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POTUS Asia Trip: Key Things To Know

Updated: May 24, 2022

President Biden completed his trip to South Korea and Japan. Below is a quick rundown of the key policy-related matters.

U.S. Investment Announcement

On the eve of the trip, Hyundai announced that it will make $10 billion in investments in the United States into 2025, including $5.4 billion in new electric vehicle (EV) and battery manufacturing facilities in Georgia. The EV facility, in Bryan County, Georgia, will break ground in early 2023, will begin commercial production in the first half of 2025, and will have an annual capacity of 300,000 units.

There were no other major new U.S. investment announcements, though the President did see a South Korea-based facility that may mirror a new Texas semiconductor manufacturing facility of Samsung announced last November.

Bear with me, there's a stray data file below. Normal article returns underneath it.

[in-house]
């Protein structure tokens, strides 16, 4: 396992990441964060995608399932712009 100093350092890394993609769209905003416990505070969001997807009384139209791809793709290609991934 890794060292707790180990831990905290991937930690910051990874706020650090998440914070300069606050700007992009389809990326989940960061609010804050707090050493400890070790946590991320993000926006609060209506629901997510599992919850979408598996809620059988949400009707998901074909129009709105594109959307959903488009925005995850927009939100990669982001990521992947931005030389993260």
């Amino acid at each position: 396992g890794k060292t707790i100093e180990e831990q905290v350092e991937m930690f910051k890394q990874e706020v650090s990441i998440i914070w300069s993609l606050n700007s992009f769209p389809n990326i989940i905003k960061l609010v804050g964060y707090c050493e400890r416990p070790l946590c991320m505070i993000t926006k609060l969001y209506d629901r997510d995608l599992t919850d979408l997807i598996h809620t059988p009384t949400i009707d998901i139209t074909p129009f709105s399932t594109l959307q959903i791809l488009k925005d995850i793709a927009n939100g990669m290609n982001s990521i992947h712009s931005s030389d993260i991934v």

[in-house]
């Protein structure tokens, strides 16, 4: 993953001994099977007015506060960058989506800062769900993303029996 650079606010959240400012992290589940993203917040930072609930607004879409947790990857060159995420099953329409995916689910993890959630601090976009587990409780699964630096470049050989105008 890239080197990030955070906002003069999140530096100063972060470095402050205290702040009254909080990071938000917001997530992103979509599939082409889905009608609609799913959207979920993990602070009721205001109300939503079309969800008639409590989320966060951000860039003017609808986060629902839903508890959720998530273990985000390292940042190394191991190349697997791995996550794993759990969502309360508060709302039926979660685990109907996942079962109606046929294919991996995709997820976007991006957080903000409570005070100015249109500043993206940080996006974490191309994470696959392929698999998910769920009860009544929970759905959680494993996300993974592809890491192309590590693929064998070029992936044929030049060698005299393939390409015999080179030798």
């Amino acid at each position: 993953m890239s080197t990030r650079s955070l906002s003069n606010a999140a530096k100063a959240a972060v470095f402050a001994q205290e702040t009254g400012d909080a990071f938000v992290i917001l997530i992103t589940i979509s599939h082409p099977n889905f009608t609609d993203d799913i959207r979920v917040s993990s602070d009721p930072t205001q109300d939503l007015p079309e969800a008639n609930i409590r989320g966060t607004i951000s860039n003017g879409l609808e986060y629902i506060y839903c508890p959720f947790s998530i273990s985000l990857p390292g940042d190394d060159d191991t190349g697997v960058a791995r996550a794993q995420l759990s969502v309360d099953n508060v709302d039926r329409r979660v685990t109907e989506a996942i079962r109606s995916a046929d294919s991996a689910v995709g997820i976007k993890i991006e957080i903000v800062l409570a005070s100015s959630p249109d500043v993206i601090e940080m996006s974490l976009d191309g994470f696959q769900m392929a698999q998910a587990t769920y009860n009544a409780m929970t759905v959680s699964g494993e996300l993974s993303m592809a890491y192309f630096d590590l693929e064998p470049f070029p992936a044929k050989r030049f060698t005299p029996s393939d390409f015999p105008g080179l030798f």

Defense of Taiwan

During a press conference, a U.S. reporter asked the President: “Are you willing to get involved militarily to defend Taiwan if it comes to that? The President answered: “ Yes, it is a commitment we made.” Soon after, the Administration clarified that U.S. policy has not changed with respect to military support of Taiwan by the United States; that, U.S. commitments under the Taiwan Relations Act remain the same – i.e., providing Taiwan with the means to defend itself.

China subsequently released a statement by a Foreign Ministry spokesman: “No one should underestimate the strong determination, firm will, and strong ability of the Chinese people to defend national sovereignty and territorial integrity.”

Economy & Trade